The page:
graphic novel

Every reader has at least one book or series that can best be defined as a “guilty pleasure.” You don’t read it because everyone else did, or because it’s intellectually stimulating, or even because you might want to recommend it to others. You read it simply because you like it, it makes you laugh, and maybe gives you a cheap thrill.

However, every once in a while, a guilty pleasure can surprise you. It becomes something more than what it was in its origins, something deeper than what you thought it was capable of being. This was my experience with Adam Warren’s Empowered, a graphic novel series published through Dark Horse Comics.

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For the last week I have been knocked out with a relatively short-lived but vicious cold, confining me to a world where the only entertainment to be had was whatever was in arms reach. So, after watching a few movies and indulging in a little of the twelve day Simpsons marathon (oh, the nostalgia!), I started rifling through the books on my shelves. From that venture I rediscovered an old favorite from about four years ago, Sky Doll by Barbara Canepa & Alessandro Barbucci, so I decided to give it a review for old times’ sake.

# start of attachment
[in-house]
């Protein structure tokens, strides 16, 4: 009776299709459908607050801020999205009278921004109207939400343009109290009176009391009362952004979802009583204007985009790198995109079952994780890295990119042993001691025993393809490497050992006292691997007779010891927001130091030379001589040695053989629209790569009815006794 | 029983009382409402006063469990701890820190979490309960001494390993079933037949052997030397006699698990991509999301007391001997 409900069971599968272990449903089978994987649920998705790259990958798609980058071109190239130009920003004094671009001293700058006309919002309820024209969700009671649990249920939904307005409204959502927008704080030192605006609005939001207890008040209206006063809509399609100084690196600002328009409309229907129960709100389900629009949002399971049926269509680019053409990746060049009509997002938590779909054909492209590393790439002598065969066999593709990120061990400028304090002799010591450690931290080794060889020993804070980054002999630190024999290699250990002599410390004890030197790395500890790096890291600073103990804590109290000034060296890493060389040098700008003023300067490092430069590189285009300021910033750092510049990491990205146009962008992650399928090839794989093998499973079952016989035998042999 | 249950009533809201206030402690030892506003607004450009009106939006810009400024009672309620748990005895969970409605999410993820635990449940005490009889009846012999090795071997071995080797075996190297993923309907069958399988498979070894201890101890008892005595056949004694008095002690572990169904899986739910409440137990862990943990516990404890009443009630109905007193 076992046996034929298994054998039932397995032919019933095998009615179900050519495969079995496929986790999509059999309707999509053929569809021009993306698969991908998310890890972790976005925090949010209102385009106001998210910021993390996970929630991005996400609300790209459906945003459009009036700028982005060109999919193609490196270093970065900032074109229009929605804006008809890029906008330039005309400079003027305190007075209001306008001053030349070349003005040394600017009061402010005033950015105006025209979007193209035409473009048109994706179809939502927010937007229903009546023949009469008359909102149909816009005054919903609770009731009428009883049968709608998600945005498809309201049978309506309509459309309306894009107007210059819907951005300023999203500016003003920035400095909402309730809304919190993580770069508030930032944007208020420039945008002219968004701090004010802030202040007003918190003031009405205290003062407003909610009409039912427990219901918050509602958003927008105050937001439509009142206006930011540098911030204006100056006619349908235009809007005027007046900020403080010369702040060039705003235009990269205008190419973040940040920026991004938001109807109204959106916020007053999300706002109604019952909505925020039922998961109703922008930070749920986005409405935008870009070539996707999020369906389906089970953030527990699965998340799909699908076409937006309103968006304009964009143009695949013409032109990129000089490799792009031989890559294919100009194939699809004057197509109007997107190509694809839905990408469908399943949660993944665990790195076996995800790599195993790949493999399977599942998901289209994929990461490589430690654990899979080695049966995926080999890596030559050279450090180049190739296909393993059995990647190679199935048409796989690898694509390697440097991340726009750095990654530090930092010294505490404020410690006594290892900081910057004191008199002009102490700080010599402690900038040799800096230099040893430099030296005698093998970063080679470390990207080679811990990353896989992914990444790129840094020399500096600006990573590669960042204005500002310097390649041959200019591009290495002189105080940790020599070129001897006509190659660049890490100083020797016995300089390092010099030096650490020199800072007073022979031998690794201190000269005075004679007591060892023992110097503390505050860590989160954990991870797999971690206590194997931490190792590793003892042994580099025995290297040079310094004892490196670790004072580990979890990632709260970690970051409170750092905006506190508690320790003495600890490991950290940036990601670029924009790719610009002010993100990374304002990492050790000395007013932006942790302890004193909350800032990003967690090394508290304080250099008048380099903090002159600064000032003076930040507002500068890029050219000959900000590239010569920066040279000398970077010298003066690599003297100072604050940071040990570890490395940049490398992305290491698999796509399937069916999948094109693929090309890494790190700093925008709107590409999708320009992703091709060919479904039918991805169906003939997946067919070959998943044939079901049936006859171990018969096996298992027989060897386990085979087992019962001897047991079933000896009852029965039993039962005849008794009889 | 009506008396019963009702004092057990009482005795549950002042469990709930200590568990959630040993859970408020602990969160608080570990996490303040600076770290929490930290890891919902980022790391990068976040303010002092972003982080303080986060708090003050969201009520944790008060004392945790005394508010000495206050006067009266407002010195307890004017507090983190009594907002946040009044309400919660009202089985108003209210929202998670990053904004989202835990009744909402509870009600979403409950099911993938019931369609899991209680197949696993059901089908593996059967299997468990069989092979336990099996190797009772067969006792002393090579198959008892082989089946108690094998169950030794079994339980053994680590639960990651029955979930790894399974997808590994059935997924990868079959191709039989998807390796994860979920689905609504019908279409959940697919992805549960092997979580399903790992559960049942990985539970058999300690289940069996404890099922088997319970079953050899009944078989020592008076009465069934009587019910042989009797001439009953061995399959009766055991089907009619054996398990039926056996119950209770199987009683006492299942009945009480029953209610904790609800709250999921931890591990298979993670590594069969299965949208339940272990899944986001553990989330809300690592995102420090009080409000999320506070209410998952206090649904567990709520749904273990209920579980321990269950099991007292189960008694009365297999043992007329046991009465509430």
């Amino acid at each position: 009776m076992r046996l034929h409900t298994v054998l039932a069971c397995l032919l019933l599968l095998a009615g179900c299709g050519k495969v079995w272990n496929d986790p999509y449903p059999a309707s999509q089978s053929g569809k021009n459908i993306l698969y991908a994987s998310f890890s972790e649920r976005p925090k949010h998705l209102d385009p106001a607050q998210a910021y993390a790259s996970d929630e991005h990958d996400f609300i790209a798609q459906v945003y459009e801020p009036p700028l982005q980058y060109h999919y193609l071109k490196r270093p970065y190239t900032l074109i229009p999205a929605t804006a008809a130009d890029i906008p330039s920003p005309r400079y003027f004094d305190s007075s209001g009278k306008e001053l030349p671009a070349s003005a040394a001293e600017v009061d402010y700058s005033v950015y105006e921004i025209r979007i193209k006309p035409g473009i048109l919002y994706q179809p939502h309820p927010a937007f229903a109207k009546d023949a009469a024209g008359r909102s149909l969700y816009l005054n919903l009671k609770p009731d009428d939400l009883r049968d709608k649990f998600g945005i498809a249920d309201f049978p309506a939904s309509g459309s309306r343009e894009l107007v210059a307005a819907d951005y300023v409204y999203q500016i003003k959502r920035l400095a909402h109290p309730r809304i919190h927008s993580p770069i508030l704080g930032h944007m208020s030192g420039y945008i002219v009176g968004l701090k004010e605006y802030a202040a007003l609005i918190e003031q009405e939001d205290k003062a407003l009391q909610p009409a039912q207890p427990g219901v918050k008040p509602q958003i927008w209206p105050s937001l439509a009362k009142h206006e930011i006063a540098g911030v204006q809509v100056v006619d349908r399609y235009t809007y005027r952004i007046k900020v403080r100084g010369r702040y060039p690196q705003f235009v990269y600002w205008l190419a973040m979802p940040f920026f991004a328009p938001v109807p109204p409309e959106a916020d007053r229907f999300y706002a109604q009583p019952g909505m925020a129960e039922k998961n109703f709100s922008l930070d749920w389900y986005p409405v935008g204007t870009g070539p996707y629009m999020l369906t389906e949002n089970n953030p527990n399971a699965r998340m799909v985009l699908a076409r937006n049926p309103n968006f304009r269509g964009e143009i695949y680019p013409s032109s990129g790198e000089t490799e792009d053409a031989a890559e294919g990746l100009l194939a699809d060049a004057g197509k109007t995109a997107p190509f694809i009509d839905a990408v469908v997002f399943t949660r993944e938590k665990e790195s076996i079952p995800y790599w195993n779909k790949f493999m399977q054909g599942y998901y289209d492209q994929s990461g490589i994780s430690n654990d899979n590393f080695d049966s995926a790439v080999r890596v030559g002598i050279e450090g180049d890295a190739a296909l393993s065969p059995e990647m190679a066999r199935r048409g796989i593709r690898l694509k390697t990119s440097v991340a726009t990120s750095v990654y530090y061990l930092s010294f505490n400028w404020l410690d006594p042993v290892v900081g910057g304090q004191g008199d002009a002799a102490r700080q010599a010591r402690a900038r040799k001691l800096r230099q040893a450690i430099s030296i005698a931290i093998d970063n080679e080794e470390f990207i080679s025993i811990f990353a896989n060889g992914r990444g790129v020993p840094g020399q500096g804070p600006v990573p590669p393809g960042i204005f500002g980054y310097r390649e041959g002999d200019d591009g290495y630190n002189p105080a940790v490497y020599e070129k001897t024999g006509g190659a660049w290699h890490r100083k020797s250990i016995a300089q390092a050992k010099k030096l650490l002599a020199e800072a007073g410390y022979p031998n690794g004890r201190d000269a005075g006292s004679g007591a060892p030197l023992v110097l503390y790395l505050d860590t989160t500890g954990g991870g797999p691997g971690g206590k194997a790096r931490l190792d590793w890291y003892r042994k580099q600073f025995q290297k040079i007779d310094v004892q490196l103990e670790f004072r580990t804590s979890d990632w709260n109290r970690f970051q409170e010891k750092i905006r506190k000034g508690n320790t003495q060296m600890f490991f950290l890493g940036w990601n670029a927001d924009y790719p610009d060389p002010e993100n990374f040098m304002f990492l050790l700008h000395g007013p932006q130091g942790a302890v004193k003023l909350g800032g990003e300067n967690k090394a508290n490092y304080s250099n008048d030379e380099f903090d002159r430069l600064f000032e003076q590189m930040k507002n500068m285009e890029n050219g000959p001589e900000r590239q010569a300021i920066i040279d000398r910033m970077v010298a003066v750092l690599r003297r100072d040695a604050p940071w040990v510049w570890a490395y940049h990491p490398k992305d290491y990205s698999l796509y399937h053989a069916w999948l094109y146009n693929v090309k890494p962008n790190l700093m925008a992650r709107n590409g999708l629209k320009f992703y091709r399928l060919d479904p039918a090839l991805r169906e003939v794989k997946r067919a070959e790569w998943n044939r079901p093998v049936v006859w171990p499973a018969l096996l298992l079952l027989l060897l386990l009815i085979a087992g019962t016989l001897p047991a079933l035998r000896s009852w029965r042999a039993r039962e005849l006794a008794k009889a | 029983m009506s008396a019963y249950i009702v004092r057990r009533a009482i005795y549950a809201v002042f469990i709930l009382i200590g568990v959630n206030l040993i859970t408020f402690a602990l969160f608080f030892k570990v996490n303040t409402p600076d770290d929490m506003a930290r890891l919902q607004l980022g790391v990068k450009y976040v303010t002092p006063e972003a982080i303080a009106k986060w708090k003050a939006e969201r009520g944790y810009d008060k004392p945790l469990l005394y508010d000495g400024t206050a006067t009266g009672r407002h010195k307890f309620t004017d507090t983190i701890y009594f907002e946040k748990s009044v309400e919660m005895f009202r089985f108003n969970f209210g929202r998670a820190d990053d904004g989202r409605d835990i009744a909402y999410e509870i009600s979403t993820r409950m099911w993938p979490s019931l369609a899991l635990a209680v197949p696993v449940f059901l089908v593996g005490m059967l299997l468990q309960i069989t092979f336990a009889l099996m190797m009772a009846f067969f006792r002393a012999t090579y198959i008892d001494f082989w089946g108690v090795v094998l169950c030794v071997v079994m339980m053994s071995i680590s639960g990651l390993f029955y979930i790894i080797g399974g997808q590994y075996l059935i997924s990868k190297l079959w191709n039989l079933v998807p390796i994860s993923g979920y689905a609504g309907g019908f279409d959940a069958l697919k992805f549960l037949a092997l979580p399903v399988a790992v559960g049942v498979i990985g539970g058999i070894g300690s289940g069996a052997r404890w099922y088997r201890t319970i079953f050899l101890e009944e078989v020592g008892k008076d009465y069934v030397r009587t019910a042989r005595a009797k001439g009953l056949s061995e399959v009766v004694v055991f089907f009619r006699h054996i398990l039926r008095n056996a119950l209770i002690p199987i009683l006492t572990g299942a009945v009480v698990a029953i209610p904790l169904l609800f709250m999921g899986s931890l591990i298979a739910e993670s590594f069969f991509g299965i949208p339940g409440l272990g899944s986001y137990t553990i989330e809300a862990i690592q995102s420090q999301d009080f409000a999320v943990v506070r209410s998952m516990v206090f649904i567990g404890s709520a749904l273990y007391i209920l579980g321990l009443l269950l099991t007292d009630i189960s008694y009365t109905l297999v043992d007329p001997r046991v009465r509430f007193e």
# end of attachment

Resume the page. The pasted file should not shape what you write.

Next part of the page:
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In this bold new world of Image, there is a whole host of stories that are designed to purely entertain.  However, every once in a while there is a story that also makes you think.  This time I’m reviewing a book that’s one part real-world psychological drama and one part far-flung fantasy.  I’m talking about Joe Kelly’s and JM Ken Niimura’s epic story, I Kill Giants. Read Full Article